Letter of Application to Marlborough School for Girls

Marlborough School for Girls
Monica was subsequently accepted to the prestigious Marlborough School for Girls
in Hancock Park, Los Angeles on an approximately $14,000 full scholarship.

Richard James Geib
500 N. Rossmore #209
Los Angeles, CA 90004
(213) 382-1343

      October 23, 1995

      Marlborough School
      Office of Admissions
      250 S. Rossmore Ave.
      Los Angeles, CA 90004

       To Whom it May Concern:

      Monica has been a student in my Spanish class for the last four months at Berendo Middle School in the Pico-Union area of Los Angeles. We are now at the end of the first semester and Monica has clearly emerged as my best student this year, perhaps the best student I have ever had. Here in this inner-city LAUSD school, I see many mediocre to worse students, and sometimes I feel very frustrated in my role as a teacher. However, if a student like Monica comes into my classroom every once in awhile I can at least feel a measure of satisfaction at the end of the school year. I had just last week written a note home to Monica's parents telling them what a special student their child was and encouraging them to perhaps find a school that could more fully accommodate her God-given talent. Within a space of two days, it was communicated to me that she was already applying to the Marlborough School and I was asked to write this letter of recommendation. I write this letter with great enthusiasm.

      Monica has the potential to do anything or go anywhere she wants in her life. I have seen many students come and go and Monica is something special in regards to both her mental gifts and her emotional maturity. She came to my class not only well prepared academically but endowed with the desire to excel and produce work that would truly be her best. She had an emotional maturity two or three years beyond her actual age and an intensity when it came to school work that was not equaled even by the other "A" students in my Spanish class. To say only that Monica is a straight "A" student who never missed a single day of class would be to understate the case. She took a pride in her work that was unparalleled and the breadth of her desire to learn and the wide scope of her mind were singular in their uniqueness. Monica wrote in her compositions to me of her hopes to go to France in order to experience the erudition of their culture, the importance of her family and her friends, and about a myriad of other important subjects. In the context of the other students in her class - some of whom could not write even a few coherent sentences in English or Spanish about anything larger than their immediate circumstances and surroundings - Monica wrote precociously about her dreams and feelings in a perfect Spanish and in beautiful penmanship. Monica is one of those rare fully-bilingual individuals whom can move fully and smoothly in both Latino and Anglo culture. I have no doubt she will one day end up as an adult who brings honor to both her Nicaraguan past and American future, an exemplary model of what is great and right about the United States and its immigrant heritage.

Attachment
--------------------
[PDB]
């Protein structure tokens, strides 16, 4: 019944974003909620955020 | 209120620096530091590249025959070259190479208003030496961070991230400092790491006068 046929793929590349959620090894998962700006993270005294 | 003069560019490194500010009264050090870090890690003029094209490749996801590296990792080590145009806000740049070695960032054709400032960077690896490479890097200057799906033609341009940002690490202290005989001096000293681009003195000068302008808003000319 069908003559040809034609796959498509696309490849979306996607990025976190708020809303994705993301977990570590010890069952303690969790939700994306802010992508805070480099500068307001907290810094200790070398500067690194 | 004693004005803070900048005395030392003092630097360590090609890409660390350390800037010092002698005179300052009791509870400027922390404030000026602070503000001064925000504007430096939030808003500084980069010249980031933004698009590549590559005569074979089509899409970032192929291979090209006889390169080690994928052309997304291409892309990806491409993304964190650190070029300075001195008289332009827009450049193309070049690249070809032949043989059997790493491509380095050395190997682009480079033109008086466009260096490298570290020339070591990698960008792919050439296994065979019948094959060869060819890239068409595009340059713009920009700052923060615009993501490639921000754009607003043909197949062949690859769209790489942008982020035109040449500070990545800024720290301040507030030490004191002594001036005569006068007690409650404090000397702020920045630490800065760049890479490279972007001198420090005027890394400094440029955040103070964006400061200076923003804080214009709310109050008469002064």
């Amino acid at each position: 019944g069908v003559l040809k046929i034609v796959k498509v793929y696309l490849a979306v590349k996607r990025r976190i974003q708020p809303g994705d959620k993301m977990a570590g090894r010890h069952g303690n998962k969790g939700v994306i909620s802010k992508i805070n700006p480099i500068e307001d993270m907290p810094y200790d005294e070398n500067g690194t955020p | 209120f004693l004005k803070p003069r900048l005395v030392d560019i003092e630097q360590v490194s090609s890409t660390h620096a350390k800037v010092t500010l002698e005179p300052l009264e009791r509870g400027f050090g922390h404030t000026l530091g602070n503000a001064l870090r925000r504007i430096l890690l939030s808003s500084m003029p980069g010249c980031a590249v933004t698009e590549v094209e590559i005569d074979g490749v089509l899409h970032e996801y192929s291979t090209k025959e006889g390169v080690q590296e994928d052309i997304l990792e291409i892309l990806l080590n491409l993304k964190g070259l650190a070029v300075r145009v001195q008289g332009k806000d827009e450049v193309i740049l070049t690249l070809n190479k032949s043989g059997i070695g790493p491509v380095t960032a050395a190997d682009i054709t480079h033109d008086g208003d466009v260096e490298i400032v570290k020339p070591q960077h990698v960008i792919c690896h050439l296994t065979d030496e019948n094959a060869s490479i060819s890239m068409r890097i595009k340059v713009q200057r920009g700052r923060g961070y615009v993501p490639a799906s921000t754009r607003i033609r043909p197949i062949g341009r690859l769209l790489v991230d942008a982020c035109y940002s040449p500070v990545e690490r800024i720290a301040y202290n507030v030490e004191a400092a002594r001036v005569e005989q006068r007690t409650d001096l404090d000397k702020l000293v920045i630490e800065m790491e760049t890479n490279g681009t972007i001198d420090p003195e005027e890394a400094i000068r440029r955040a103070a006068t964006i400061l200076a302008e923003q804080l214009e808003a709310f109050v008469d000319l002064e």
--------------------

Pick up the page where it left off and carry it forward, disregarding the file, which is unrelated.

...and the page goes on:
I have at times felt remiss in my duty as a teacher to Monica. In the context of the other students in my Spanish class, I feel I have not really been able to teach to her level. The education gurus of today would have us think that a teacher should be able to teach to every student of every level in any given class - large disparities in talent, preparation, and desire to learn notwithstanding. Nevertheless, I have often thought that Monica would benefit from a more prestigious educational environment that would better suit her special needs. I have spoken to her about elite universities and their requirements, G.P.A.'s and Advanced Placement classes, etc. and was surprised not at all to see 13 year-old Monica one day reading a book whose title read "...how to master the S.A.T.!" I have bought her famous classics of English literature to read during vacation, but despite all this I cannot help escape the conviction that Monica could do so much more in a higher-level environment. Even among the other Berendo Academy honors students, Monica stands out as unique.

      In some ways I am disillusioned as an inner-city school teacher, but I still believe in the nobility of my calling and in the process through which a young person can achieve success through hard work, dedication, and interested teacher involvement. In this still passionate conviction, I see my best hopes in Monica and what the future may hold in front of her. It is with my highest regard and hopes for her future that I humbly submit to you this letter of recommendation for an outstanding young adult.

      Please feel free to contact me should you have any further questions.

                     Sincerely Yours,

                     Mr. Richard James Geib

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